said lower portion comprising a cylindrical base, sealing means, and a hollow cylindrical extension, said hollow cylindrical extension having openings therethrough and extending below the lowest portion of said dispensing outlet, said sealing means contacting and closing a liquid passageway between said sealing means and an inner surface of said tap when said valve is lowered,
a compression spring helically coiled around said valve stem and extending between said cylindrical base and the lower lip of said internal ridge,
said dispensing adapter comprising a socket having an inner shoulder whereby, when said dispensing adapter is attached to said dispensing outlet, said inner shoulder forces the lower end of said valve upwardly to open said liquid passageway.
2. A tap for releasing a liquid held in a reservoir, the tap comprising:
a tap body including
an inner bore having opposed first and second ends, the first end defined below the second end such that a fluid in the inner bore would pass through the first end by gravitational force,
an inlet projecting from between the first and second ends of the inner bore, the inlet fluid-tightly connectable with the reservoir, the inlet having a transition area thereby permitting fluid communication between the reservoir when connected and the inner bore through the inlet, and
a dispensing outlet projecting from the first end of the inner bore; a valve cap having a bore portion and a knob, the bore portion receivable within the inner bore of the tap body proximate the second end of the tap body, the valve cap engagable with the inner bore into order to raise the bore portion of the valve cap between an open and closed position, the bore portion including an internal ridge; and
a press valve insertable into the inner bore and including
an upper portion having a barb with at least two resilient fingers engagable with the internal ridge of the bore portion of the valve cap in order to raise or lower the barb as the valve cap is raised or lowered, and
a lower portion dimensioned such that at least part of the lower portion projects beyond the dispensing outlet when the press valve is inserted, the lower portion substantially hollow and including at least one opening positioned such that when the press valve is raised to the open position the at least one opening is placed in fluid communication with the inner bore and when the press valve is lowered to the closed position the at least one opening is blocked from fluid communication with the inner bore.
3. The tap of claim 2, further comprising a dispensing adapter fittable over the dispensing outlet, the adapter including a shoulder abutted against the lower portion of the press valve when the adapter is fitted over the dispensing outlet thereby raising the press valve to the open position when the adapted is fitted over the dispensing outlet.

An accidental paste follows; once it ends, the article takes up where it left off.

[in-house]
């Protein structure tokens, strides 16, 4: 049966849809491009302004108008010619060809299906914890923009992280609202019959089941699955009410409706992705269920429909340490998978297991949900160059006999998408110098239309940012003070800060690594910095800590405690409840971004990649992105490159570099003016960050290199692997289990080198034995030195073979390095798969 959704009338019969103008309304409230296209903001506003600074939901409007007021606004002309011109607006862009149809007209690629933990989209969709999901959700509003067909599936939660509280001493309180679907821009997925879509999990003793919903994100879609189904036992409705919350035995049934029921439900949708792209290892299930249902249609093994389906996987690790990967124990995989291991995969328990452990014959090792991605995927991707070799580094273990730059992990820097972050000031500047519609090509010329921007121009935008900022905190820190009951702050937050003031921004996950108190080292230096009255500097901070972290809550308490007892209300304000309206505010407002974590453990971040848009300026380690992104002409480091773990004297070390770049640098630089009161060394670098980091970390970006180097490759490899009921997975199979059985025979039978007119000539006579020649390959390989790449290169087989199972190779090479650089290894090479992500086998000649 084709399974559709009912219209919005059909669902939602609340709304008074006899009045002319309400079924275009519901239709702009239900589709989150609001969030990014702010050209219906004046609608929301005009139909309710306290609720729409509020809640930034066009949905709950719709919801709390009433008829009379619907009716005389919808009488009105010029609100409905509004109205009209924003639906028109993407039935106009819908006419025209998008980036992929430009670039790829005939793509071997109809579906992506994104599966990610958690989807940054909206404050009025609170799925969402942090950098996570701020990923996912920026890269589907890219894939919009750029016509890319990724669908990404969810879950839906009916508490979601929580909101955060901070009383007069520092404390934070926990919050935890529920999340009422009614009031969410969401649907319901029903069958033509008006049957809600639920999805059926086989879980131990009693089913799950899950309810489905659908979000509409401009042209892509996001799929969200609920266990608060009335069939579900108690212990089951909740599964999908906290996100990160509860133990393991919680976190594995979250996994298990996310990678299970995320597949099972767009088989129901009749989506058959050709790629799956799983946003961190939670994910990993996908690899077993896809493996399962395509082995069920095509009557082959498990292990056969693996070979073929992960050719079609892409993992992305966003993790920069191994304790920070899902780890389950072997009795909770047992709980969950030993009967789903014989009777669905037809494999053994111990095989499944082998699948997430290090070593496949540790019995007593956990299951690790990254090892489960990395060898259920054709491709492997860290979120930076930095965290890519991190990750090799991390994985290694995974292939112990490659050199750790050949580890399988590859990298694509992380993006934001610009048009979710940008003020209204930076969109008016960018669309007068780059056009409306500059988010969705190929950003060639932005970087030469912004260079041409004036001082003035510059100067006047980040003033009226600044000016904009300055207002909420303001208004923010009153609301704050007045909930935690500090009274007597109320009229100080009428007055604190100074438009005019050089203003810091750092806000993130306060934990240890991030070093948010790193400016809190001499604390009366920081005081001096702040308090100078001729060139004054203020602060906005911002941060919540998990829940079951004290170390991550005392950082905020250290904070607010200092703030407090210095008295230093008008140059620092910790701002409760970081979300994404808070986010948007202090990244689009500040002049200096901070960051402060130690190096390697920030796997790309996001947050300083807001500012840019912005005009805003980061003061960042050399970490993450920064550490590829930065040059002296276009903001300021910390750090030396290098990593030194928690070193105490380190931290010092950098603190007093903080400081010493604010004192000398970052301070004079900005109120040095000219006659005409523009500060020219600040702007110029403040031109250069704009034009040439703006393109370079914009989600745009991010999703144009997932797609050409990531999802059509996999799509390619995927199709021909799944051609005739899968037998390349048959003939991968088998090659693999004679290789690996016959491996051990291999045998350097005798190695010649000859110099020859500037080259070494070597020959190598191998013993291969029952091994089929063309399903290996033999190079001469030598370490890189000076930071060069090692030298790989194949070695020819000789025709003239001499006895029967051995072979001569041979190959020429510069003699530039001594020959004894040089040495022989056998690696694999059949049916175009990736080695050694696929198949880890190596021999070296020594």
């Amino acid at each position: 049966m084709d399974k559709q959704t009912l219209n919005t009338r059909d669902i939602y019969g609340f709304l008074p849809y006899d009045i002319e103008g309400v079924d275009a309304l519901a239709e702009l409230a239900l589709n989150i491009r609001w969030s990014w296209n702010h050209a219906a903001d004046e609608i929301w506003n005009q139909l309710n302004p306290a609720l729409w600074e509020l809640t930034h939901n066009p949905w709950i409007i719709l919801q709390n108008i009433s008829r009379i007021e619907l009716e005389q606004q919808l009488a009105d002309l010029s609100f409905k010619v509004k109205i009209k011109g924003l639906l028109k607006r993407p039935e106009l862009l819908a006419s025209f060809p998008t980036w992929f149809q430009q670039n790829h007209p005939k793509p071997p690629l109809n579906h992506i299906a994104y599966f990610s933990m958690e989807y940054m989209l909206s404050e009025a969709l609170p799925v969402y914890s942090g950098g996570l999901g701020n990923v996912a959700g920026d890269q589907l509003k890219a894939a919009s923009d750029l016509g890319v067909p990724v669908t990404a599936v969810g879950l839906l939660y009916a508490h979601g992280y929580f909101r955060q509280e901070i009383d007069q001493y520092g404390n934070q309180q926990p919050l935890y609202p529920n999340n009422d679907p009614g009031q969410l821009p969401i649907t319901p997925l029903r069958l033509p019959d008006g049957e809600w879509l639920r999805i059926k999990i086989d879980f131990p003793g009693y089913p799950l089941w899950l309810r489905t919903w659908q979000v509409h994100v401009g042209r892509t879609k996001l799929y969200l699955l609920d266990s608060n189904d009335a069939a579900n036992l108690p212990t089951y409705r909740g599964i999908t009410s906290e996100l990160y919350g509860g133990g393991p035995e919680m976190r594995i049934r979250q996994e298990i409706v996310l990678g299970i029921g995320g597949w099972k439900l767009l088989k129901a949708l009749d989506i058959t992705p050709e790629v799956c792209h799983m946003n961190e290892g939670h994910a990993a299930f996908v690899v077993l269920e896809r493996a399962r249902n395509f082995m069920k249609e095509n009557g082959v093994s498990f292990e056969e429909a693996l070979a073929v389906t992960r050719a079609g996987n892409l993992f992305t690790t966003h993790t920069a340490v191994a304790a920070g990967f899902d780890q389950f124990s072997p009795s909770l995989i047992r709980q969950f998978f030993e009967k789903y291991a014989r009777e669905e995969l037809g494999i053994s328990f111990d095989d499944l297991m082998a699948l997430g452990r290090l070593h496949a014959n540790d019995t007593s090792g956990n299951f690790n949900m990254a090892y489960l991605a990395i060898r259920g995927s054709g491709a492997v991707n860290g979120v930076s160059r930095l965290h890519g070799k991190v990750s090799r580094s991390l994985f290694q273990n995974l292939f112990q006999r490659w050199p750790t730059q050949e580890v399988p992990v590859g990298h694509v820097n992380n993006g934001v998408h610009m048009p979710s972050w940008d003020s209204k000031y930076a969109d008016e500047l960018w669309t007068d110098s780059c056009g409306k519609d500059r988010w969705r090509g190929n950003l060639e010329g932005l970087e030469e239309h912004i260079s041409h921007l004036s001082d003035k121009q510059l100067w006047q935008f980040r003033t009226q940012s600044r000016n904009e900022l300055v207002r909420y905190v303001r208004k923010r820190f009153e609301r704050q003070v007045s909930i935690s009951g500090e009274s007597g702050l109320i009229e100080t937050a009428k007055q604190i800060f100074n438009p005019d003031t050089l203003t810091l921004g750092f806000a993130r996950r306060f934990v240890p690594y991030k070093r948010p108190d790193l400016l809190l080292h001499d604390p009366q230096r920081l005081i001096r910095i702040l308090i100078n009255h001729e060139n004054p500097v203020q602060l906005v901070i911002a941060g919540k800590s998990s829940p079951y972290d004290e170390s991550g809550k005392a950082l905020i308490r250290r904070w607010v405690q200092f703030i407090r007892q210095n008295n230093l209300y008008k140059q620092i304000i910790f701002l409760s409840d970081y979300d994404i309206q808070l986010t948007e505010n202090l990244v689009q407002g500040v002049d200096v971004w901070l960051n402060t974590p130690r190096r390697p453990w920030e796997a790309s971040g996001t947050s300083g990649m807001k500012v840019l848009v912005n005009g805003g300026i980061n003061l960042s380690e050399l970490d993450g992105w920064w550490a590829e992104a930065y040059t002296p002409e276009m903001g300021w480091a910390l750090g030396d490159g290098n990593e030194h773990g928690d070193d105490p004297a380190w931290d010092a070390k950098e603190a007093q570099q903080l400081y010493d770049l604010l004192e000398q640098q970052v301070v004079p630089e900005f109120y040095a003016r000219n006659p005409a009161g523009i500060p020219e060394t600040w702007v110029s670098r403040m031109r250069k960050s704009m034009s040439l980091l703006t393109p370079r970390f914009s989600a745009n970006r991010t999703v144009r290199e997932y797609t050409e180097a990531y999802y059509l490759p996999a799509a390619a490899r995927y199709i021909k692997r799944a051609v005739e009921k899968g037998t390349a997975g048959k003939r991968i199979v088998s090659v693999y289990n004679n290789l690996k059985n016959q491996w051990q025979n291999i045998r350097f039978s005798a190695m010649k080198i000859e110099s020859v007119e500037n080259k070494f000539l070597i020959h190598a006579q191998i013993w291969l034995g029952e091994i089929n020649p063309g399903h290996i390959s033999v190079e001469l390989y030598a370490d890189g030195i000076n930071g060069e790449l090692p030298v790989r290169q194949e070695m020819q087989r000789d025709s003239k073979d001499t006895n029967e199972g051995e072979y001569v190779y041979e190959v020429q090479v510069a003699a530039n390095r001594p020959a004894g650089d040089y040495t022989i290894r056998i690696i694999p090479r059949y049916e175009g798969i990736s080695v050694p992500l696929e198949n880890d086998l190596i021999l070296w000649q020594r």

4. The tap of claim 3, the press valve further including
a cylindrical base provided between the upper and lower portions, and
a compression spring provided around the upper portion and resting on the cylindrical base, whereby the compressing spring presses against the internal ridge of the bore portion when the press valve is inserted into the inner bore.
5. The tap of claim 4, the press valve further comprising a sealing means resting around the lower portion of the press valve against the cylindrical base.
6. The tap of claim 2, the tap body further including at least one sealing rib for forming a liquid-tight seal with the reservoir.
7. The tap of claim 2, the at least one opening of the press valve is a plurality of windows.
8. The tap of claim 2, wherein the inner bore and the bore portion of the valve cap are substantially coaxial when the bore portion is received.
9. The tap of claim 8, wherein the inlet projects substantially perpendicular to the inner bore.
10. The tap of claim 2, wherein the valve cap is threadably engaged with the inner bore, rotation of the knob in a first direction thereby raising the valve cap to the open position and rotation of the knob in a second direction thereby lowering the valve cap to the closed position.
11. The tap of claim 10, wherein an inner side of the knob is threadably engaged with the inner bore.
12. The tap of claim 3, wherein the reservoir is a compressible bladder.
13. The tap of claim 12, wherein the adapter is connectable to pump in order to fill the compressible bladder with a fluid when the adapter is fitted over the dispensing outlet.
14. The tap of claim 2, wherein the press valve is insertable into the inner bore through the first end of the inner bore.